There are some ways guys hint they like you that you wouldn’t expect.
Turn up the heat! It’s time to spice up your sex life.
Ah, the sweet sting of a long-distance relationship.
The best relationship advice can’t always prepare you for holy matrimony.
I chose consciously to never enter a relationship where distances were involved.
What if you stopped trying to talk yourself into something that doesn’t feel right?
I did not foresee how this would go down…
Movies and television have lied to you for years.
If he’s not even trying, why are you?
Maybe it’s the term ‘best friend’ that’s the trouble.
Anyone who has ever been in a long-term relationship will tell you that they often lose their spark. Couples find themselves doing the same things over and over again. They eat the same foods, visit the same places, make love in the same old positions and over time they put less effort into their relationship than they do into raising the kids, working and just about everything else.
It’s totally understandable – life is damn hectic! Finding time for each other can be really tricky. But couples need to think of their relationship as if it were living, breathing, growing, evolving organism. Just like a plant. Without any attention they won’t survive. They’ll simply wither and die.
Obviously, no-one wants that to happen. Break-ups are difficult, painful experiences. Instead, couples want a thriving, passionate, loving partnership. So it’s just a matter of giving it the attention it needs to make that happen. Here’s a few suggestions to give you an idea of where to start:
Find time to talk and listen to each other. Not about the kids, finances or mundane day-to-day living – that stuff saps us of our life force and our libidos. Instead, talk about things that you’re passionate about, things that worry you, and the type of things that you talk to yourself about. Share all these thoughts with your partner. This will bring you much closer if they know what you’re thinking and vice-versa.
Say “I love you” every-single-day. Verbalise how important your partner is to you. Sometimes we assume they know, but in reality, they need to hear it.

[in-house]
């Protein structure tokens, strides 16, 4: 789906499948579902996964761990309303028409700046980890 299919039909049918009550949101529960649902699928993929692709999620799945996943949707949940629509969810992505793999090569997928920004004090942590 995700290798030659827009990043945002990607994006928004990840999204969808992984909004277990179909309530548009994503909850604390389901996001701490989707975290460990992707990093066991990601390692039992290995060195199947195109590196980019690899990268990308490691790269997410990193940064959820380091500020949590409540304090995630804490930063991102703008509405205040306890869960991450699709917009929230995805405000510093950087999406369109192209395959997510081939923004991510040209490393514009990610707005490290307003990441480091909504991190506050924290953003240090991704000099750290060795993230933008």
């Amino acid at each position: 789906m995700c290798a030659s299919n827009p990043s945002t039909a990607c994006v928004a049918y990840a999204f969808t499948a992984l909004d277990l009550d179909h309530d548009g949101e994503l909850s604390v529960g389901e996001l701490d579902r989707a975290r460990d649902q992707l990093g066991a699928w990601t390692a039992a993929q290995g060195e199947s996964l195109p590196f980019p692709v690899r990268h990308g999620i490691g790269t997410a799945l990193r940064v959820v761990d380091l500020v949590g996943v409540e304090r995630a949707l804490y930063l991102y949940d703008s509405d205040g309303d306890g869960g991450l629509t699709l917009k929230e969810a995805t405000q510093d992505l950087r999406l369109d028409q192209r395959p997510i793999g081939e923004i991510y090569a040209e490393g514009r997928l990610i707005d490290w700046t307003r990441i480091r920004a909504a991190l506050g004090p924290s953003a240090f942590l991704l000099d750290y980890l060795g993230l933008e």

Plan to have dirty weekends away. OFTEN! If you can’t afford to go away, then organise some dirty weekends at home. Switch off the technology, get the kids taken care of, walk around the house naked, and make some time just for the two of you.
Get a bucket list together of things you’d both like to see and do. Research things together and most importantly, devise a plan to make it happen!
Go out on dates with other couples. Particularly on that you find interesting and fun. It’s incredible how much you’ll discover about your partner when your’re in good company.
Include laughter into your life on a daily basis. Watch comedies, go to see live stand up and play practical jokes on each other.
Share the load. Prepare meals together, share house-hold chores and make each others life easier.
Surprise your partner. It could be with small tokens of affection or doing something special for them like organising a night out. We all know how nice it is to receive flowers or gifts for no reason.
Join a community group. Do this together to fill your lives with purpose. It could be a sport, hobby, or interest group.
Encourage each other to have a rich and fulfilling life as an individual. If your partner is a happy and satisfied person, this will lead to less relationship problems in the long run.
Do as much as you can together. And enjoy each others company. Why? The more time you spend together, the harder it will be to live without each other. This is so important during times when you argue and when you might feel as if you need some time apart. However, missing each others company and presence will ultimately reunite you.
Never lose sight of love. Never forget why you fell in love with your partner in the first place.